MANILA (2nd UPDATE) — The China Coast Guard has installed a barrier in part of Bajo de Masinloc, also called Scarborough Shoal, that is preventing Filipino fishers from entering the traditional fishing ground in the West Philippine Sea.
The Philippine Coast Guard announced the development on Sunday, saying coast guard and fisheries personnel on the BRP Datu Bankaw discovered the 300-meter-long barrier while on patrol last Friday.
It said that it and the Bureau of Fisheries and Aquatic Resources "strongly condemn" the installation of the barrier, which is depriving Filipino fishers of their livelihood.
According to the 2016 decision on the Philippines' arbitration case against China's nine-dash line in the South China Sea, China had failed to respect traditional fishing rights in Bajo de Masinloc by barring access to it.
The Coast Guard said BRP Datu Bankaw distributed grocery items and fuel subsidies to around 50 Filipino fishing boats in the area.
This, however, was met by Chinese Coast Guard vessel CCG-2105 with "a series of 15 radio challenges in an attempt to drive away the BFAR vessel."
The Chinese Coast Guard told the Philippine vessel that it was in violation of international and Chinese law by being at Bajo de Masinloc, which is off the coast of Zambales.
"It was observed that upon realizing the presence of media personnel aboard the BFAR vessel, the CCG-3105 maintained a safe distance and moved away," the Coast Guard also said.
For Senate President Juan Miguel Zubiri, China has no right to put up barriers in the country's Exclusive Economic Zone, as these may pose harm to passing boats.
"First of all they have no right to put any structures within our Exclusive Economic Zone and secondly, these structures pose a danger on passing fishing boats that can get entangled on the lines and cause considerable damage to the propellers and engines of our fisherfolk," he said.
He also requested the PCG to remove the "illegal structures" on the West Philippine Sea "not just to assert our sovereign rights to the area but to protect our fishermen from any possible accidents that may arise."
Senator Risa Hontiveros, for her part, condemned China's "aggressive" move.
"China’s cruelty knows no bounds. Napakawalang hiya na agresibo nilang hinaharangan ang ating mangingisda sa sarili nating karagatan," she said in a statement.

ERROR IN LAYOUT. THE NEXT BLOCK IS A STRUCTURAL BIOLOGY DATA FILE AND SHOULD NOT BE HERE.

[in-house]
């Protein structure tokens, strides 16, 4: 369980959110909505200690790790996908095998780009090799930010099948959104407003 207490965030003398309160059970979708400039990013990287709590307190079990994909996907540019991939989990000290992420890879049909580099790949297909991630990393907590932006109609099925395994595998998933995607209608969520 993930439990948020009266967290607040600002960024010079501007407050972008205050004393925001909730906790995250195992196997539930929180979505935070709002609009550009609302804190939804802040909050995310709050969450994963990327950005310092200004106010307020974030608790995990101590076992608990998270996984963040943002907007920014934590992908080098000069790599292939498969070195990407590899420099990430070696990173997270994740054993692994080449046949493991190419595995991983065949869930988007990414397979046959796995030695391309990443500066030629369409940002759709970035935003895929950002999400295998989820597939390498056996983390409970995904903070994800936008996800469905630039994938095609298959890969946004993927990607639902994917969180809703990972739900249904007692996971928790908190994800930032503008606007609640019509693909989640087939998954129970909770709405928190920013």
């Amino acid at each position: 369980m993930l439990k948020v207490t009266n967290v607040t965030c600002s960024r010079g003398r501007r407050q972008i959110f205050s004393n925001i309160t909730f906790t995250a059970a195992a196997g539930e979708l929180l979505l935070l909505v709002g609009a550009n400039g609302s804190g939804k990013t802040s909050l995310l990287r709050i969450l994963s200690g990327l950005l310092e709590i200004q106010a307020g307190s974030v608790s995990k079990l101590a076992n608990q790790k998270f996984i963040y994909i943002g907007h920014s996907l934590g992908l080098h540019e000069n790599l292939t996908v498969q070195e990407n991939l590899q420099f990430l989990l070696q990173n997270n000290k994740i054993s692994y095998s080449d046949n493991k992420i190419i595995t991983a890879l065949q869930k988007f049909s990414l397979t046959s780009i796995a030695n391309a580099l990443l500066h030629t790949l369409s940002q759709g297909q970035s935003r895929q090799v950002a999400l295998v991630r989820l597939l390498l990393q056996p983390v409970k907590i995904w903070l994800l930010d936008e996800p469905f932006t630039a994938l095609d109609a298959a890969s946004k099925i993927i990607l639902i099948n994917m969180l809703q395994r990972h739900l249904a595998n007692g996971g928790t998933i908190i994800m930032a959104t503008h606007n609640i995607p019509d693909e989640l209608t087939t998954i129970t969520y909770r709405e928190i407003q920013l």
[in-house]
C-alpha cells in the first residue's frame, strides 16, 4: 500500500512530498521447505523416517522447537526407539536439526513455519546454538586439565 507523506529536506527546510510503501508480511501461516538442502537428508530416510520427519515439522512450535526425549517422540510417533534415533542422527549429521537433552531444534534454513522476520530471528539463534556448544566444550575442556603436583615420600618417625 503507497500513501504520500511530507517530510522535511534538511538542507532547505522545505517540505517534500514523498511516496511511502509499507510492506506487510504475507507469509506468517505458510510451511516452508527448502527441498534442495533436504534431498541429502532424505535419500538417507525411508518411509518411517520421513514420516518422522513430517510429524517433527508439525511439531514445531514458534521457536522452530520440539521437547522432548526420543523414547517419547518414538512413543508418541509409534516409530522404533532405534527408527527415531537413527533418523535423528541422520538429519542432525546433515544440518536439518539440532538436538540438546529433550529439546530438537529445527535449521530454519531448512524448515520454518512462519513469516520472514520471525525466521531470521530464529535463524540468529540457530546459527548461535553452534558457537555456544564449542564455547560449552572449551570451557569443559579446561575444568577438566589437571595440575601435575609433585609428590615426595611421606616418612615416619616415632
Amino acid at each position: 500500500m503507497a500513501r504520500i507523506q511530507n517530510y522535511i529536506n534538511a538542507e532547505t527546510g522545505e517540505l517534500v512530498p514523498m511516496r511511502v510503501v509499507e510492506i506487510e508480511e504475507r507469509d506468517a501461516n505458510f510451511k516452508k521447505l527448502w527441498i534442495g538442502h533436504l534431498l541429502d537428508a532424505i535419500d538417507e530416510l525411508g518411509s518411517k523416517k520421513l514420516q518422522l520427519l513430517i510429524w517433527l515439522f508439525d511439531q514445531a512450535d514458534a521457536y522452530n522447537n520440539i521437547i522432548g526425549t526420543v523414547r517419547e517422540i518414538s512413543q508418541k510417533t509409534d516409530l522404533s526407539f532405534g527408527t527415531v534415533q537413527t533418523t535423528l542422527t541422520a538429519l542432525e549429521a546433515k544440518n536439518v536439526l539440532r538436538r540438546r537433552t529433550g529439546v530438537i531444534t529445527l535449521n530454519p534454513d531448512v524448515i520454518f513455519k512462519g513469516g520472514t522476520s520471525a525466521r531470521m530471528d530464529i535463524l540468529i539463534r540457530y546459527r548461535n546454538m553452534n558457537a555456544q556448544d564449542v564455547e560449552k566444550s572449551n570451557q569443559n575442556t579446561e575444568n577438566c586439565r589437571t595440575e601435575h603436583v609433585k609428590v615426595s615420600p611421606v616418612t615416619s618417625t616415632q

"Filipino fisherfolk are among the poorest in our country. They only rely on our seas for their food and their livelihood. Napakarami naring mga bahura sa West Philippine Sea ang sinira ng Tsina. Ito’y mga likas-yaman na hindi na mapapakinabangan ng mga
susunod na henerasyon," Hontiveros added.
She also called on the Marcos administration to do something about these acts by China, especially since it affects the livelihood of Filipinos living in the area.
"We should no longer accept acts like this going unpunished. If we allow China’s bullying to continue, it will cost the lives of our own people," Hontiveros said.
Senator Francis Tolentino also believes what China did is illegal and is against international law.
He also said the barriers should be removed.
"Ang Bajo de Masinloc ay 120 nautical miles lamang buhat Zambales at ang mga mangingisda natin ay hindi dapat pahirapan ng China na mangisda sa sarili nating bakuran. Labag sa international law ang paglalagay ng China ng floating barrier at ito ay dapat maalis kaagad," he added.
Bajo de Masinloc, site of a 2012 standoff between the Philippines and China that led to the 2013 arbitration case, is often used as an illustration of ties between the two countries.
The previous administration often said that warmer relations with Beijing resulted in China allowing Filipino fishing boats near the shoal.
Government agencies, particularly the PCG, have been more vocal about Chinese presence in the West Philippine Sea during the Marcos presidency.